Recovering from surgery is hard all on its own. But recovering when you’re faced with a leaky bladder makes feeling better that much more challenging. Fortunately, there are things you can do–things to help manage your incontinence and improve your quality of life as you heal.hat

Tips for Adjusting Your Lifestyle to Manage Incontinence Effectively

  1. Stay Hydrated. Drink small amounts frequently throughout the day rather than consuming a lot of fluid all at once. Also, consider tracking the amount of fluid you drink along with the number of trips you make to the toilet. Tracking can help you figure out how to balance your need to stay hydrated with your desire to manage bladder leakage.
  2. Avoid Bladder Irritants. Some foods and drinks–like caffeine, alcohol, acidic foods, spicy foods, artificial sweeteners, and carbonated drinks–can irritate your bladder. Try cutting each out one by one and see if it affects the urgency or frequency of your bathroom visits.
  3. Scheduled Toileting. Make a plan to visit the bathroom every 2 to 3 hours. This will ensure your bladder doesn’t get overfull and can reduce the risk of leaks.
  4. Avoid Constipation. Being constipated can put pressure on your bladder and pelvic floor and contribute to incontinence. Unfortunately, constipation is a very common side effect of painkillers which are frequently given after surgery. To help prevent your bowels from slowing down post-operatively, be sure to drink plenty of fluids, get up and move around when your doctor says it is safe to do so, and talk to your care team about use of a stool softening medication if it becomes necessary.
  5. Quit Smoking. Smoking can cause bladder irritation and contribute to some types of incontinence. (Also, if you need another reason to kick the habit: smoking is never healthy but postoperatively it carries the additional risk of slowing healing.)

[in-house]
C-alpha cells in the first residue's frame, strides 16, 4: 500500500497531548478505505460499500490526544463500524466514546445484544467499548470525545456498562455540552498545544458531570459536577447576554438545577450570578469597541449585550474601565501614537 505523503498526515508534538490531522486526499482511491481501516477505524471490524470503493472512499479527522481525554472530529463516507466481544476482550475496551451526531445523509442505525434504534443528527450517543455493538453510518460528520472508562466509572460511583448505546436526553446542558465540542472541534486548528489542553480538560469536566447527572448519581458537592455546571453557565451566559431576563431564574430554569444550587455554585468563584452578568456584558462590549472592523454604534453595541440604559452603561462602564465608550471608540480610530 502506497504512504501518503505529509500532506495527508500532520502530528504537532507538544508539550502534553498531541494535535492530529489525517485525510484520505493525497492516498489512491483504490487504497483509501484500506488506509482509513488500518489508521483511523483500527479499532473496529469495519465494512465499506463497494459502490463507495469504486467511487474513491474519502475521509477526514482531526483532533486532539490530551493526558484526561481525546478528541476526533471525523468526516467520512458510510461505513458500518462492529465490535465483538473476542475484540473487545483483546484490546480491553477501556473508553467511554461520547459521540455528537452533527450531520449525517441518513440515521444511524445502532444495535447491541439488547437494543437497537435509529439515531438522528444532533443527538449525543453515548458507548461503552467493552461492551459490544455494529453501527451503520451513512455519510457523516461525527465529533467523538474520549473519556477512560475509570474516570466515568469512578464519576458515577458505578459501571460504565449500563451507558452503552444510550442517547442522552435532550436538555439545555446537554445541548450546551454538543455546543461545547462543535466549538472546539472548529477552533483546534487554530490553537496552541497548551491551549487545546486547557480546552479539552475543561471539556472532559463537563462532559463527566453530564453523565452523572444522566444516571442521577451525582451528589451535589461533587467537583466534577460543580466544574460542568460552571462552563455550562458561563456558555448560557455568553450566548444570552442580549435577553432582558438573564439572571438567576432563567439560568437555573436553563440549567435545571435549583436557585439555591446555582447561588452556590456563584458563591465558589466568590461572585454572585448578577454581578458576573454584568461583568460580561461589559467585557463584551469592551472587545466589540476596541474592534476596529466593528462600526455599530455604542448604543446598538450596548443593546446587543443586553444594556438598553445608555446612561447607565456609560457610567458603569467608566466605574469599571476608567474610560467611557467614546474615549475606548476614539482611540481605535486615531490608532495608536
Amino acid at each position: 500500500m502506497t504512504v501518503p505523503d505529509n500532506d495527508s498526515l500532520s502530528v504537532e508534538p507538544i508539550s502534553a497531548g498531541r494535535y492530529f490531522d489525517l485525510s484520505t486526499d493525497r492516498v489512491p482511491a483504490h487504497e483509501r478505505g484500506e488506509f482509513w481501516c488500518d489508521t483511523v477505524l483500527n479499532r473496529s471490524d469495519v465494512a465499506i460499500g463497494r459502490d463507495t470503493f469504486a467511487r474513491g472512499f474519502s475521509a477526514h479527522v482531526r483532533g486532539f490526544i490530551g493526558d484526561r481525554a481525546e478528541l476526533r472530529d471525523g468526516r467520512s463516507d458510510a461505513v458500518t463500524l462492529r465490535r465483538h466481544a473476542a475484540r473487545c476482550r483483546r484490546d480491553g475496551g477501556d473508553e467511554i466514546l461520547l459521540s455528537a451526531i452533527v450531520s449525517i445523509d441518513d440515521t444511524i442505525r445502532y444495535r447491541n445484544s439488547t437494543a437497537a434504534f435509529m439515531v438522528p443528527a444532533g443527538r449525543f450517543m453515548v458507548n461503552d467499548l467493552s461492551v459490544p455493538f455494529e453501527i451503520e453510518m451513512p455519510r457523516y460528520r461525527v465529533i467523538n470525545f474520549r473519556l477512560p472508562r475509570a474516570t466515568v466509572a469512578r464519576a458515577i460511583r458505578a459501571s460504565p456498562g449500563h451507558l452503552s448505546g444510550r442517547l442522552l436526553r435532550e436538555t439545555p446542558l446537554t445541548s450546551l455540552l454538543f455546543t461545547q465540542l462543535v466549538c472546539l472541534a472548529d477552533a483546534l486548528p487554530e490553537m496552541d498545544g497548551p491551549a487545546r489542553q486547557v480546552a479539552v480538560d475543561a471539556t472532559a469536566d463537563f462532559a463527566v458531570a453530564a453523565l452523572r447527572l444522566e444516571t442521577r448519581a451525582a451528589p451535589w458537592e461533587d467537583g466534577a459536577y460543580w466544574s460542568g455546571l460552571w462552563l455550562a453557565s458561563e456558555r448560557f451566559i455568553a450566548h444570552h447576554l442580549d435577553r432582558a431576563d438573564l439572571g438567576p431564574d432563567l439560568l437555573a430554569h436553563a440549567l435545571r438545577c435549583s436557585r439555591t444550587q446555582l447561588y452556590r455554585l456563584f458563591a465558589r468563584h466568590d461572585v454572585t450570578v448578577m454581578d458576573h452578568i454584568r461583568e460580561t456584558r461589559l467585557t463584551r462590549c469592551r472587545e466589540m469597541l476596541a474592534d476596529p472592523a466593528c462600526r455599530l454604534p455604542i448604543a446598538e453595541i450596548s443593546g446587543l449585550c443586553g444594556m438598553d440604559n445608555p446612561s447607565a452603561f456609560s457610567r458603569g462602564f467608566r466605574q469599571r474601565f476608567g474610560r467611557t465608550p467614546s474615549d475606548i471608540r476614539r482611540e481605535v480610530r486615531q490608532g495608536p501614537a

6. Maintain a Healthy Weight. Carrying extra weight can put pressure on the pelvic floor and worsen incontinence. Speak to your doctor about the right time to begin losing weight safely after surgery.

Strategies for Protecting Your Home and Belongings From Leaks

As you recover from surgery and regain bladder control, you’ll want to protect your clothes and furnishings against unexpected leaks. Thankfully, there are now lots of discreet, comfortable, and stylish products available to do just that:

  • Waterproof Mattress Protectors. Investing in a waterproof mattress protector will prevent damage caused by nighttime leaks. The good news is that they’re not sweaty or crinkly like they used to be. Actually, most now look and feel just like normal sheets, only a bit thicker.
  • Absorbent Underpads. Protect chairs, couches, beds, and car seats from unexpected leaks with absorbent underpads. Underpads come in a range of sizes and absorbencies. Plus, there are even stylish options available to complement your home.
  • Incontinence Pads. Incontinence pads can be worn inside underwear to catch leaks. They look a lot like pads used for menstruation, however, they tend to be significantly more absorbent.
  • Absorbent Underwear. If you find pads uncomfortable or are looking for a reusable solution, consider absorbent underwear. Although they look and feel just like regular underwear, they quickly absorb small bladder leaks, locking moisture away from the skin and protecting clothing and surfaces. .

Understanding Absorbency Levels

When selecting incontinence protection, you’ll notice products often list their absorbency in cups or milliliters or describe it in somewhat vague terms like “light” or “moderate.”

Very Light Wetness in underwear only.
Light Wetness in underwear, with a few drops reaching clothes.
Moderate Wetness in underwear and clothes.
Heavy Wetness that saturates clothes and spreads to furniture or the floor.

Managing Incontinence on the Go